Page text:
The regional government had imposed a 20,001 Euros fine on Elena Lorenzo.
The Contentious-Administrative Chamber of the Madrid High Court Justice has nullified a fine of 20,001 Euros imposed by the Community of Madrid (the regional government of Spain’s capital city) to Elena Lorenzo in September 2019 for allegedly “promoting conversion therapies with the aim of modifying the sexual orientation or gender identity”.
The regional government of Madrid penalised the personal coach in application of the regional LGBTQI law, passed in 2016.
The High Court has now accepted the appeal of Asociación Abogados Cristianos (Association of Christian Lawyers) and considers that the Madrid administration incurred into “law fraud” in the collection of the previous information for the penalty process, which lasted 31 months, a time the court considered excessive.
“These procedural irregularities have led to an effective helplessness for the person accused and a full absence of the procedure”, the court says, and therefore there is enough base to “nullify” the whole process.
The Community of Madrid administration will have to pay back to Lorenzo a maximum of 2,000 Euros court costs.
The sentence does not assess the reasons for the fine and only focuses on the formal administrative procedure and the “unjustified and unreasonable time lapse” in which the proceedings were kept open.
The case against the personal coach Elena Lorenzo was opened in 2016, when the LGBTQI activist organisation Asociación Arcópoli presented a report to the Madrid Governmental Council of Social Policies, Families, Equality and Natality, denouncing the woman for an alleged administrative infraction of promoting what they described as “healing therapies of homosexuality”.
Lorenzo stated back then that she “never” offered healing therapies and underlined that what she offers is professional accompaniment to people who want to “leave homosexuality behind”. Furthermore, she questioned the scenario of lack of freedom and equality opened under the pro-LGBTQI law, which was approved only months before she was denounced.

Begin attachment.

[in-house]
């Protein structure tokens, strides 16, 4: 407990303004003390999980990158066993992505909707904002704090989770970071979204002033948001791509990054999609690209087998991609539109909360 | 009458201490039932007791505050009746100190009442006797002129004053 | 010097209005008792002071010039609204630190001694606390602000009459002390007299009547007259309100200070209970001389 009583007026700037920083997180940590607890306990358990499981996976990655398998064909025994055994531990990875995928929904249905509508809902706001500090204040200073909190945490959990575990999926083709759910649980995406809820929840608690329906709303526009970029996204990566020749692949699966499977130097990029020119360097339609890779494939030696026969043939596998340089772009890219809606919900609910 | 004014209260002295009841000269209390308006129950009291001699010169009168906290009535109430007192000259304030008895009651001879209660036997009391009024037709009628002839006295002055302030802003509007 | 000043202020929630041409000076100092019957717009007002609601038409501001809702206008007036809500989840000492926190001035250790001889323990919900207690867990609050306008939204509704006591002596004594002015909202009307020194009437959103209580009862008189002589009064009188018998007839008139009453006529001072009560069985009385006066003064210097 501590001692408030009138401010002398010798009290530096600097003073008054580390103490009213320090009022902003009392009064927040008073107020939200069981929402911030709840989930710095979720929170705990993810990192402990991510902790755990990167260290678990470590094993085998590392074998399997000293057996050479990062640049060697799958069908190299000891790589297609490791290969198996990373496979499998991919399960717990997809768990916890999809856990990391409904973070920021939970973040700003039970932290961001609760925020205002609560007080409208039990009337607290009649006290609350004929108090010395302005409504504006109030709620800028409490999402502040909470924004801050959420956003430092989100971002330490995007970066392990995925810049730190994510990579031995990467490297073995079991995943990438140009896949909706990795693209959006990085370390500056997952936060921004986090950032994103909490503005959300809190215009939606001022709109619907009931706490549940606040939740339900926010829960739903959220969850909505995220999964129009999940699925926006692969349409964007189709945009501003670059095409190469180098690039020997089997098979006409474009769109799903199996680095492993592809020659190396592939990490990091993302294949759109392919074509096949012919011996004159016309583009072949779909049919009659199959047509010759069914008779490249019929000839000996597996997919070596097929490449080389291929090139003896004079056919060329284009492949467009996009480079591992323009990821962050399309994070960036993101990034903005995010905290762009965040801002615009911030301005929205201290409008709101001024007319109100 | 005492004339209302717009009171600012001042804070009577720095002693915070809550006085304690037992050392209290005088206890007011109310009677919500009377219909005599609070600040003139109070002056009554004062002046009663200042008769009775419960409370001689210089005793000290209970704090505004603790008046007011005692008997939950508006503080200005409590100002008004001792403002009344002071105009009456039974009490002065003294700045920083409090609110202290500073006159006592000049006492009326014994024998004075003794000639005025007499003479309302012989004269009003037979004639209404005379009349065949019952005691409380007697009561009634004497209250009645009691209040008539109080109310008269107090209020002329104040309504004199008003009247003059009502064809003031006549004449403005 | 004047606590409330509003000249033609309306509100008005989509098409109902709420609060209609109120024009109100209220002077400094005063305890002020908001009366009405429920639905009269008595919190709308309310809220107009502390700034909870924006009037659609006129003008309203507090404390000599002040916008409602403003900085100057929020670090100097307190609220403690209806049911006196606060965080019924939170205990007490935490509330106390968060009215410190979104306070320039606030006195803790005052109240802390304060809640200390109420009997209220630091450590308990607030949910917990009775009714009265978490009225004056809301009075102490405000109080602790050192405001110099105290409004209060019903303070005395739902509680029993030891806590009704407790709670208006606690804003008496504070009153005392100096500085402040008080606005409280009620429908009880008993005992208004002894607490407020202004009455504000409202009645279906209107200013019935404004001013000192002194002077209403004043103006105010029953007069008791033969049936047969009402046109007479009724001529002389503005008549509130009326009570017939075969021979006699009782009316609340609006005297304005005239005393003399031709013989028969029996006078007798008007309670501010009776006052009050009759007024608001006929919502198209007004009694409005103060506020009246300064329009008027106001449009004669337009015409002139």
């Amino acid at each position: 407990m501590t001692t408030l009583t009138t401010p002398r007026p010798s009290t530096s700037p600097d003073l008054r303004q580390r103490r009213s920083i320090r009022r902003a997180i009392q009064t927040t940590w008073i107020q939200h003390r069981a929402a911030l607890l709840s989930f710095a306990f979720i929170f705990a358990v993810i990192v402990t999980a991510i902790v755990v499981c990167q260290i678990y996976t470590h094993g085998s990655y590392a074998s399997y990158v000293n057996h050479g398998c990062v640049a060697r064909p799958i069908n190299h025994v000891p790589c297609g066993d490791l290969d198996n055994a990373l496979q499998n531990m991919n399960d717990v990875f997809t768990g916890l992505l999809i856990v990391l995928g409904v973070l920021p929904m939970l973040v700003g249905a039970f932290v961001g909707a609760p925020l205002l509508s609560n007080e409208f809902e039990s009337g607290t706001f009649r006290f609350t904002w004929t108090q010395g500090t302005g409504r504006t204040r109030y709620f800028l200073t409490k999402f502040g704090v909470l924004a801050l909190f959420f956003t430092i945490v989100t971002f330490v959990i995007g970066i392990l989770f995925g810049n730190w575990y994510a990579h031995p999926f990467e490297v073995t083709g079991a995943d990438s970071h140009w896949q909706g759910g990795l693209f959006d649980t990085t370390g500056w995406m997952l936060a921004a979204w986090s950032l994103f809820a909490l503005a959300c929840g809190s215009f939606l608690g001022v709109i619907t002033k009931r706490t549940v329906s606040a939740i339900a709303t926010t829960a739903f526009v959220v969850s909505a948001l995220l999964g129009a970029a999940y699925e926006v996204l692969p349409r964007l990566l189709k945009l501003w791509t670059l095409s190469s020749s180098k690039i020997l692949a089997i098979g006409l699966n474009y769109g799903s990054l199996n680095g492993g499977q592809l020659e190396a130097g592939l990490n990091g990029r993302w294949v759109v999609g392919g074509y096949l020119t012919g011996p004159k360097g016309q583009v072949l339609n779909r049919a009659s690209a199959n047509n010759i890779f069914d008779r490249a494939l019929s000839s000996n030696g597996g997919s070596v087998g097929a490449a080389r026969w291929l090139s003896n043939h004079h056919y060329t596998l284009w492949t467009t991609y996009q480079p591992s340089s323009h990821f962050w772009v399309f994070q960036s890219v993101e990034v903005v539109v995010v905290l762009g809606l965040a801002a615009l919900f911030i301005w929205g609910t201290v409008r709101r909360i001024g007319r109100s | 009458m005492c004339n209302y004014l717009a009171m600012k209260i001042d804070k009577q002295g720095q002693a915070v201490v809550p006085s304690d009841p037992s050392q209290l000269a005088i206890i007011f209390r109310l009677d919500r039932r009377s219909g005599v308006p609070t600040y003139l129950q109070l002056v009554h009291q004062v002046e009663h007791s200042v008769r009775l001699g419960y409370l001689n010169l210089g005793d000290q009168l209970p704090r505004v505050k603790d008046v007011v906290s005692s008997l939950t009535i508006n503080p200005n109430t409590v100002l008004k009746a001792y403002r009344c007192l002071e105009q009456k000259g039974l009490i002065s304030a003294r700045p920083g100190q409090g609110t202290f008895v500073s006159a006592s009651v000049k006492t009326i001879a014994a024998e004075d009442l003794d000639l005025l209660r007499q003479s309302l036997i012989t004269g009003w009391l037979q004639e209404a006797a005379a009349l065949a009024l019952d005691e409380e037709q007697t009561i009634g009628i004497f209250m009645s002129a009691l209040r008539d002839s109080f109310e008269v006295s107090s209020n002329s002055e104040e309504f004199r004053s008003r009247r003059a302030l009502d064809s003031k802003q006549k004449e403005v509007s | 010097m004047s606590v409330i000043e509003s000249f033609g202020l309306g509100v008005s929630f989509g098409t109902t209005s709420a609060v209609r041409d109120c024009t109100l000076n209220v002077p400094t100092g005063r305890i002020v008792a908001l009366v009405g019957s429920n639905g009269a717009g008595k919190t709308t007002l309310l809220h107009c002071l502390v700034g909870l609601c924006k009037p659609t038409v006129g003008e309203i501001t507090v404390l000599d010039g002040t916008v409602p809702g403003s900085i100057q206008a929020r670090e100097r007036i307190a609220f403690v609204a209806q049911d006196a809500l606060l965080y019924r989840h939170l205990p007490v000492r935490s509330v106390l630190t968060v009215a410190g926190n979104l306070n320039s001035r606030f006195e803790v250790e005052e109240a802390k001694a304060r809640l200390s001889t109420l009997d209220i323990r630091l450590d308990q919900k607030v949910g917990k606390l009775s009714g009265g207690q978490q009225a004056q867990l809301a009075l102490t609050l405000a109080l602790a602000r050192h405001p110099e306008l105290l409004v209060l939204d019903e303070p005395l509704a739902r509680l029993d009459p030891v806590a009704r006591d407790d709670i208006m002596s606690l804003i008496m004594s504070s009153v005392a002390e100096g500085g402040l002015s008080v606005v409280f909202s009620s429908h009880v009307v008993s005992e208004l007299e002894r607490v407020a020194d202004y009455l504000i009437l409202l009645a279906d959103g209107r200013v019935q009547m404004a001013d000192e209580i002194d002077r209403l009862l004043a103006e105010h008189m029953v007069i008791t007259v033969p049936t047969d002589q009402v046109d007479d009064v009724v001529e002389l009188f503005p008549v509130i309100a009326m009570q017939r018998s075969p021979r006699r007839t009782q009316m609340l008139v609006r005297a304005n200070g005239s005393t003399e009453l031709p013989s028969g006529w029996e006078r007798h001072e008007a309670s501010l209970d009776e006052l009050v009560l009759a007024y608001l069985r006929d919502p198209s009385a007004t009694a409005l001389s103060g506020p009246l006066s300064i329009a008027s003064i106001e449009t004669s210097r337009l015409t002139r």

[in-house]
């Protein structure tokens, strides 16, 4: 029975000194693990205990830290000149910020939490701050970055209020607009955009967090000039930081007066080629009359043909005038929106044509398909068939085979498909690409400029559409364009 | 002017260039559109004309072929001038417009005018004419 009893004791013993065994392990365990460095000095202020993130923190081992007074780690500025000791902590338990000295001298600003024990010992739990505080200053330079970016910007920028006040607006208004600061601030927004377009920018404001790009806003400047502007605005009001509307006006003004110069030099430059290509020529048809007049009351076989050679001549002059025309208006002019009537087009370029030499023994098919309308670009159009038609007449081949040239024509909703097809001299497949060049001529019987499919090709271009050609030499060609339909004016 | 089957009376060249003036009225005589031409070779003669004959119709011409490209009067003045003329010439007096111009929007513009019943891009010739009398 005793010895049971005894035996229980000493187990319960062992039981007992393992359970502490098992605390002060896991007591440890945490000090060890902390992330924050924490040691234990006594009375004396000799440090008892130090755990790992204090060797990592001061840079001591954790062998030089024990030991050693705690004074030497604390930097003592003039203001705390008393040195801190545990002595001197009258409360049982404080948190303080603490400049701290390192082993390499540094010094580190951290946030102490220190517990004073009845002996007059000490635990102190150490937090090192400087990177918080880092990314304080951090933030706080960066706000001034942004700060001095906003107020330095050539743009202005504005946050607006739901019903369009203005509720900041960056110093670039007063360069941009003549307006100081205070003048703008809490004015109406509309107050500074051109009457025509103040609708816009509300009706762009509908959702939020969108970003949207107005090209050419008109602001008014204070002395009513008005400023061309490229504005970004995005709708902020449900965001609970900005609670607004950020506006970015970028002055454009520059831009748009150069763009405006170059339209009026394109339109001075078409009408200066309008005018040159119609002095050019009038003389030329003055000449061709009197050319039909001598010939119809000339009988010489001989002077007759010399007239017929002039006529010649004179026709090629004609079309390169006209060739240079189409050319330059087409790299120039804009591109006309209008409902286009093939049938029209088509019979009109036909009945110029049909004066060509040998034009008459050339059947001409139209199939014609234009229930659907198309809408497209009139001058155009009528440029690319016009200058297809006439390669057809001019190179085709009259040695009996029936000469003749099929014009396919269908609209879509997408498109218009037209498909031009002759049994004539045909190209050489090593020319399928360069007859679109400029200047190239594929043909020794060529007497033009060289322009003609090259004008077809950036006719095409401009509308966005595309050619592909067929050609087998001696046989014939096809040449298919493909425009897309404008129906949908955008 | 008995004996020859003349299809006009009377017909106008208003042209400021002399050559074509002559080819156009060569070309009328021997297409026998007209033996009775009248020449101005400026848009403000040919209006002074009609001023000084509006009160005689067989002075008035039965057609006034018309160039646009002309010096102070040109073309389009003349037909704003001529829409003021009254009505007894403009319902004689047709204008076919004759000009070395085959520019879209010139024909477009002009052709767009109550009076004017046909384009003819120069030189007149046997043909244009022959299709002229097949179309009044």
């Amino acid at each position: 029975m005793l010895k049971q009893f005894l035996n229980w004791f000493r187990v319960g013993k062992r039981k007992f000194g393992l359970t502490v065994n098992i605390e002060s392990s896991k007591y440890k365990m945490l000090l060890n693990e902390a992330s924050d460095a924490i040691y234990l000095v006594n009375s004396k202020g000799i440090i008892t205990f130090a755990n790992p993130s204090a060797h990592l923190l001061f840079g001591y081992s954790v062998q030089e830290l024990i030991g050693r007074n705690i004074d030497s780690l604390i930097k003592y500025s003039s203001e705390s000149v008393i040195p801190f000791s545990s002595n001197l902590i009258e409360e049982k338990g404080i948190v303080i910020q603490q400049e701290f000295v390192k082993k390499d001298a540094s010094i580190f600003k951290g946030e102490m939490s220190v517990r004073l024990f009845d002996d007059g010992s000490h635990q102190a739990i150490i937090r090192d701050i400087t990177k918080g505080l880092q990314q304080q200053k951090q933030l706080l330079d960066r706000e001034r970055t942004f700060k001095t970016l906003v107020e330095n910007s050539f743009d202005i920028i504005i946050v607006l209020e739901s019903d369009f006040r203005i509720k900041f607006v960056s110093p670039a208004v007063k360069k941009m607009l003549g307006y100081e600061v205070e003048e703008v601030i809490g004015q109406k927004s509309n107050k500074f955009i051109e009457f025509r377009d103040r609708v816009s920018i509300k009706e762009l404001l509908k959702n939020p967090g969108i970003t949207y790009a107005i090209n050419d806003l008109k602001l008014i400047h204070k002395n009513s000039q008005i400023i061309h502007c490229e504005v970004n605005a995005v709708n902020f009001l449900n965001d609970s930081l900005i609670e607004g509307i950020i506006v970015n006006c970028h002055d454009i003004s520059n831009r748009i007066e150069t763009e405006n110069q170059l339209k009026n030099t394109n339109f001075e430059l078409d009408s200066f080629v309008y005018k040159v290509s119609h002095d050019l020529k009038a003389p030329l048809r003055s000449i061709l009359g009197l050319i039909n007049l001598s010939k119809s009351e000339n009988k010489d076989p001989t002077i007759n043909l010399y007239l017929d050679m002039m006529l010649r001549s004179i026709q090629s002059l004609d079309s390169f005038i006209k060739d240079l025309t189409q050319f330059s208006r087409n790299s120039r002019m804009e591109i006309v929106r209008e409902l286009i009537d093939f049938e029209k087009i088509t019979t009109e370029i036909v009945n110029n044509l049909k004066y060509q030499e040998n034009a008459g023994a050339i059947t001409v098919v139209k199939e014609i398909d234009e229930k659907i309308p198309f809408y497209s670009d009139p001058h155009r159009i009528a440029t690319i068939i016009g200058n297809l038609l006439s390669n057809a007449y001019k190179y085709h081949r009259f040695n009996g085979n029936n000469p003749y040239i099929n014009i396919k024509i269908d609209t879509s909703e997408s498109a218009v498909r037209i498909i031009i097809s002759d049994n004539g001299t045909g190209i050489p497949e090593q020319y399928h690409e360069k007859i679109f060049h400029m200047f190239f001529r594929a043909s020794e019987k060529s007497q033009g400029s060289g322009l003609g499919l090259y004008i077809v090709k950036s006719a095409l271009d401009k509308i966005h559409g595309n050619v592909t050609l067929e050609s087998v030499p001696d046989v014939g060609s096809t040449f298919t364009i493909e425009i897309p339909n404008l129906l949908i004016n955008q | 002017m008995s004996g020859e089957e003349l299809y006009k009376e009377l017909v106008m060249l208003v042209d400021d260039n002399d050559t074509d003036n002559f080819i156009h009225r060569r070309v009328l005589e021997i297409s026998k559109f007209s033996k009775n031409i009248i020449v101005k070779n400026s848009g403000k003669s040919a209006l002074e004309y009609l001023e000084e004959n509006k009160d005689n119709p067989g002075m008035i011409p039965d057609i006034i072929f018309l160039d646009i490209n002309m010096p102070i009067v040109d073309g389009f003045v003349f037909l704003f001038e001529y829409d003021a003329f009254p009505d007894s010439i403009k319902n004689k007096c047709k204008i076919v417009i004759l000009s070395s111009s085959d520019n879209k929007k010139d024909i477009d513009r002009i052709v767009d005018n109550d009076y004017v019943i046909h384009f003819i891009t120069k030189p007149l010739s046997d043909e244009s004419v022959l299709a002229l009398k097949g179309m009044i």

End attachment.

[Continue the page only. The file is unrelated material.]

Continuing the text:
In March 2019, the Community of Madrid said the denounce against Lorenzo could be a “very serious offense” against the law, and one month later, the regional coalition government, formed by the People’s Party (conservatives) and Citizens (centre liberals) publicly announced the fine against Lorenzo.
It was the highest fine imposed since the law had been approved in Madrid. Until then, there had only been eighteen fines for “minor infractions” punished with between 200 and 1,800 Euros.
By then, the courts had already by then nullified a fine imposed on the head teacher of a school in 2018, also denounced under the same law. Madrid had to return 1,000 Euros to the education professional.
The President of the Christian Lawyers association, Polonia Castellanos, said: “The process has been extended to five years without justification (…) This has been a clear case of ideological persecution by the LGBTQI lobby, which has been supported by the Community of Madrid”.
Castellanos added: “Everyone should have the right to go to whoever they decide to seek help, and we should not be consenting disproportionate penalties for these personal decisions”.